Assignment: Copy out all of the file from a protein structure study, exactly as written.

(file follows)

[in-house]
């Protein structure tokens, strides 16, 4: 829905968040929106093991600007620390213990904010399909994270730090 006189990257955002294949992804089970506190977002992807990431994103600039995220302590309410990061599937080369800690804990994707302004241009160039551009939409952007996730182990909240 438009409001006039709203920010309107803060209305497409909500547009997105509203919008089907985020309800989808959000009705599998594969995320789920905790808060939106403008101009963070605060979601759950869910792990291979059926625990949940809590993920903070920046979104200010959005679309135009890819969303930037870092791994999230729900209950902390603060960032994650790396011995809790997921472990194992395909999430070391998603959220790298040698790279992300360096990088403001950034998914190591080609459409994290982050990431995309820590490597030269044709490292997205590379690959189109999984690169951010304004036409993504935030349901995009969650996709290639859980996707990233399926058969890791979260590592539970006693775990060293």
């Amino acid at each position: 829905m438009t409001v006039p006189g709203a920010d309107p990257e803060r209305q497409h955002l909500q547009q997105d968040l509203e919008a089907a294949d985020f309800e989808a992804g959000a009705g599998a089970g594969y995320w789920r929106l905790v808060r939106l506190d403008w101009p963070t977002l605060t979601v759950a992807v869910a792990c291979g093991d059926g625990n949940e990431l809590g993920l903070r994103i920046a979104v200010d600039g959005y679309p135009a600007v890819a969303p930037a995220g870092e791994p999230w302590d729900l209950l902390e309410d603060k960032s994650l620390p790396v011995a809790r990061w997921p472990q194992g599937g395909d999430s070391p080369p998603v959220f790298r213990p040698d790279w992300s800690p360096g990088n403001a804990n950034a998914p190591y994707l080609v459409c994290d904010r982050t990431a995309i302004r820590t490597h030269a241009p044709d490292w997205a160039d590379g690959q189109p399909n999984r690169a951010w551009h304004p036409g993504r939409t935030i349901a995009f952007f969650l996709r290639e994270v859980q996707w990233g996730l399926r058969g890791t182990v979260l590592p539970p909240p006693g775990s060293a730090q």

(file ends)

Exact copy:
[in-house]
């Protein structure tokens, strides 16, 4: 829905968040929106093991600007620390213990904010399909994270730090 006189990257955002294949992804089970506190977002992807990431994103600039995220302590309410990061599937080369800690804990994707302004241009160039551009939409952007996730182990909240 438009409001006039709203920010309107803060209305497409909500547009997105509203919008089907985020309800989808959000009705599998594969995320789920905790808060939106403008101009963070605060979601759950869910792990291979059926625990949940809590993920903070920046979104200010959005679309135009890819969303930037870092791994999230729900209950902390603060960032994650790396011995809790997921472990194992395909999430070391998603959220790298040698790279992300360096990088403001950034998914190591080609459409994290982050990431995309820590490597030269044709490292997205590379690959189109999984690169951010304004036409993504935030349901995009969650996709290639859980996707990233399926058969890791979260590592539970006693775990060293």
């Amino acid at each position: 829905m438009t409001v006039p006189g709203a920010d309107p990257e803060r209305q497409h955002l909500q547009q997105d968040l509203e919008a089907a294949d985020f309800e989808a992804g959000a009705g599998a089970g594969y995320w789920r929106l905790v808060r939106l506190d403008w101009p963070t977002l605060t979601v759950a992807v869910a792990c291979g093991d059926g625990n949940e990431l809590g993920l903070r994103i920046a979104v200010d600039g959005y679309p135009a600007v890819a969303p930037a995220g870092e791994p999230w302590d729900l209950l902390e309410d603060k960032s994650l620390p790396v011995a809790r990061w997921p472990q194992g599937g395909d999430s070391p080369p998603v959220f790298r213990p040698d790279w992300s800690p360096g990088n403001a804990n950034a998914p190591y994707l080609v459409c994290d904010r982050t990431a995309i302004r820590t490597h030269a241009p044709d490292w997205a160039d590379g690959q189109p399909n999984r690169a951010w551009h304004p036409g993504r939409t935030i349901a995009f952007f969650l996709r290639e994270v859980q996707w990233g996730l399926r058969g890791t182990v979260l590592p539970p909240p006693g775990s060293a730090q």